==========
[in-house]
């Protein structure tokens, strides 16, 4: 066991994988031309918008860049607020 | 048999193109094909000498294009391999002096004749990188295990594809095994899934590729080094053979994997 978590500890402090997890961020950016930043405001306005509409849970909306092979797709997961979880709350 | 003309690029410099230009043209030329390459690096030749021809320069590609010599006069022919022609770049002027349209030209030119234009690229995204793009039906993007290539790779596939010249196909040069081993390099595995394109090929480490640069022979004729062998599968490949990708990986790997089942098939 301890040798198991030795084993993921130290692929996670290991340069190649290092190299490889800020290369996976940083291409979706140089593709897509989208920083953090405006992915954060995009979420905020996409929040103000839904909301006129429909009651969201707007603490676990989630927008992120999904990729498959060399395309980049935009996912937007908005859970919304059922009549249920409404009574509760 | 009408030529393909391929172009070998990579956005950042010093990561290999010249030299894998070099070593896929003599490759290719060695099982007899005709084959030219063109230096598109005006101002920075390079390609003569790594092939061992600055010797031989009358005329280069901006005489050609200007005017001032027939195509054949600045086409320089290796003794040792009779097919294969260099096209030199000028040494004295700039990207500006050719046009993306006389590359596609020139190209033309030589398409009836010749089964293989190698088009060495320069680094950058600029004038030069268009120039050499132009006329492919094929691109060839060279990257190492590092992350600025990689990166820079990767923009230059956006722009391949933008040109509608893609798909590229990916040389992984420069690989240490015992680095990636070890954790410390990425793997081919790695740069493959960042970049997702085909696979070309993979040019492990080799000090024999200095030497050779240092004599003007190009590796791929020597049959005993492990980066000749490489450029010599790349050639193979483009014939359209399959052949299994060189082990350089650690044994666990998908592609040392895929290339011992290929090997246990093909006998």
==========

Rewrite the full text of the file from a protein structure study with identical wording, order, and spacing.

[in-house]
């Protein structure tokens, strides 16, 4: 066991994988031309918008860049607020 | 048999193109094909000498294009391999002096004749990188295990594809095994899934590729080094053979994997 978590500890402090997890961020950016930043405001306005509409849970909306092979797709997961979880709350 | 003309690029410099230009043209030329390459690096030749021809320069590609010599006069022919022609770049002027349209030209030119234009690229995204793009039906993007290539790779596939010249196909040069081993390099595995394109090929480490640069022979004729062998599968490949990708990986790997089942098939 301890040798198991030795084993993921130290692929996670290991340069190649290092190299490889800020290369996976940083291409979706140089593709897509989208920083953090405006992915954060995009979420905020996409929040103000839904909301006129429909009651969201707007603490676990989630927008992120999904990729498959060399395309980049935009996912937007908005859970919304059922009549249920409404009574509760 | 009408030529393909391929172009070998990579956005950042010093990561290999010249030299894998070099070593896929003599490759290719060695099982007899005709084959030219063109230096598109005006101002920075390079390609003569790594092939061992600055010797031989009358005329280069901006005489050609200007005017001032027939195509054949600045086409320089290796003794040792009779097919294969260099096209030199000028040494004295700039990207500006050719046009993306006389590359596609020139190209033309030589398409009836010749089964293989190698088009060495320069680094950058600029004038030069268009120039050499132009006329492919094929691109060839060279990257190492590092992350600025990689990166820079990767923009230059956006722009391949933008040109509608893609798909590229990916040389992984420069690989240490015992680095990636070890954790410390990425793997081919790695740069493959960042970049997702085909696979070309993979040019492990080799000090024999200095030497050779240092004599003007190009590796791929020597049959005993492990980066000749490489450029010599790349050639193979483009014939359209399959052949299994060189082990350089650690044994666990998908592609040392895929290339011992290929090997246990093909006998």